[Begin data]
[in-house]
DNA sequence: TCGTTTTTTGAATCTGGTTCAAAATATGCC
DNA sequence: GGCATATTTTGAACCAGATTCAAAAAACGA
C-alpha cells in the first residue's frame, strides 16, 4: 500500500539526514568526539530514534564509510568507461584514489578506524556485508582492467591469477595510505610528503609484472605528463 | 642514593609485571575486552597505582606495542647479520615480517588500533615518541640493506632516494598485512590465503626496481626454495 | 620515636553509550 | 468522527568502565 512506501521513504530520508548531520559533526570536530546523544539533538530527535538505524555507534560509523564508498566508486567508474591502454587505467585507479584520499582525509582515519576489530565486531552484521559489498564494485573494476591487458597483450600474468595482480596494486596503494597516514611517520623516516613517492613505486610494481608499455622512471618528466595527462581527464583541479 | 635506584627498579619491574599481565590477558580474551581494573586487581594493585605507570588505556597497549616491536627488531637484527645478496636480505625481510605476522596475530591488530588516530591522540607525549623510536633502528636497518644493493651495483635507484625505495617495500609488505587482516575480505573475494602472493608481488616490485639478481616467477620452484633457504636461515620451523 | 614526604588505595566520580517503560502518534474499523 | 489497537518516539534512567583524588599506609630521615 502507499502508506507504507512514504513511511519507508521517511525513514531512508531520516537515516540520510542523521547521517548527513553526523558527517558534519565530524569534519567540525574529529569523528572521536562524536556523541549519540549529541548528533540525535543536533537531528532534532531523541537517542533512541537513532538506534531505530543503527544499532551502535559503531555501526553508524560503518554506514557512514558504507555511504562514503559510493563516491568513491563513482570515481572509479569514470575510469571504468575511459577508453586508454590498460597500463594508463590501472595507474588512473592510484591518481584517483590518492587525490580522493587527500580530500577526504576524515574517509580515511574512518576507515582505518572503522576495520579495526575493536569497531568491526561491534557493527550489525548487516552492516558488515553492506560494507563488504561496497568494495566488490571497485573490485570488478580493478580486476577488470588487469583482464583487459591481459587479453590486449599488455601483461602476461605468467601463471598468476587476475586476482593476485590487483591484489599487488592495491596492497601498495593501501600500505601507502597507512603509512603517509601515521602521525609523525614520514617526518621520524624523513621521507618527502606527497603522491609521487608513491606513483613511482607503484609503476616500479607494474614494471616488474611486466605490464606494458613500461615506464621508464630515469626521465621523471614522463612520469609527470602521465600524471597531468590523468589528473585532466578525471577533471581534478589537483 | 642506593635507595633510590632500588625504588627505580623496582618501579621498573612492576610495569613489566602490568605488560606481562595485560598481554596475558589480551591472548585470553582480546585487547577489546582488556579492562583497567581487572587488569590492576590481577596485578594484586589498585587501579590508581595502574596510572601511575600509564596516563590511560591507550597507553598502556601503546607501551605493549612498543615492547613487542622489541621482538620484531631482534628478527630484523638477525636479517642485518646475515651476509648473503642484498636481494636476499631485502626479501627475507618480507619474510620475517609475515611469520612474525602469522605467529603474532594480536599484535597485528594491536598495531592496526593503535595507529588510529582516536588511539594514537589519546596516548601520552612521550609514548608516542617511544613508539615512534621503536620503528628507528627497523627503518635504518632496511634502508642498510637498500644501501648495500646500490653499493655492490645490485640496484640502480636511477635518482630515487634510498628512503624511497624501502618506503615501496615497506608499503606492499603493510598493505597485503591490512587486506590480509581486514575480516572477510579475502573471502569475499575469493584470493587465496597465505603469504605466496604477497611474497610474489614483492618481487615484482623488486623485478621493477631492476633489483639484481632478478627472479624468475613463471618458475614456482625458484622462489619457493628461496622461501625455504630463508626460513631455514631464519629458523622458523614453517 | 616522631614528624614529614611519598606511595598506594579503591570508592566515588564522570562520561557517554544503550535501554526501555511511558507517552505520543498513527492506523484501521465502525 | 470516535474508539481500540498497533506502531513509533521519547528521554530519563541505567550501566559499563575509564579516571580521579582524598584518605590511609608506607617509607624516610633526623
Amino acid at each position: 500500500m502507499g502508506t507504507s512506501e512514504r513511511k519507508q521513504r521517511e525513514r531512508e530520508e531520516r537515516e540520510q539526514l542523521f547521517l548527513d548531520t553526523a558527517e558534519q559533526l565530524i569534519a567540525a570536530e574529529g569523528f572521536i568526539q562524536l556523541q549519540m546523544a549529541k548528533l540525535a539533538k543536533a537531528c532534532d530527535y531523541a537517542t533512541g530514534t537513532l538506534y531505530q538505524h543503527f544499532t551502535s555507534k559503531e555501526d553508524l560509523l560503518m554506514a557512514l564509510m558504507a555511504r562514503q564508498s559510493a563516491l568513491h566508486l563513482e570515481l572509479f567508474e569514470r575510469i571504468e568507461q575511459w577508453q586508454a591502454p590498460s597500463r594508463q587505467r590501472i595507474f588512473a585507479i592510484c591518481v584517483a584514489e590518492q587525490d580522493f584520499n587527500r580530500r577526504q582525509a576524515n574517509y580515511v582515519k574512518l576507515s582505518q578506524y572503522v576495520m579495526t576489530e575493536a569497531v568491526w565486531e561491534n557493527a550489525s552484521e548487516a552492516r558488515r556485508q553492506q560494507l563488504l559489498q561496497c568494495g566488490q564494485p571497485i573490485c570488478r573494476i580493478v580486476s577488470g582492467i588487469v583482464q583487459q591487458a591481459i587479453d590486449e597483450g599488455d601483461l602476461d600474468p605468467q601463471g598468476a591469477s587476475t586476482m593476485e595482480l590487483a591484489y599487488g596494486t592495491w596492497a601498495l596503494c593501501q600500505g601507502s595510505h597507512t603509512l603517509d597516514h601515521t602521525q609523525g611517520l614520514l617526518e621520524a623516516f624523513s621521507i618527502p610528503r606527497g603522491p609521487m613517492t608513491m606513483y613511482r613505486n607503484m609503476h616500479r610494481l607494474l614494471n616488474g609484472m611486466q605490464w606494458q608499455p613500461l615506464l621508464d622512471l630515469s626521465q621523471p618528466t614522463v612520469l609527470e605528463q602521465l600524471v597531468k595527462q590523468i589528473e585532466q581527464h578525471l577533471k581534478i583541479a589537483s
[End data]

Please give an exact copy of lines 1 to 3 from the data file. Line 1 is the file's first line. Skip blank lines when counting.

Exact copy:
[in-house]
DNA sequence: TCGTTTTTTGAATCTGGTTCAAAATATGCC
DNA sequence: GGCATATTTTGAACCAGATTCAAAAAACGA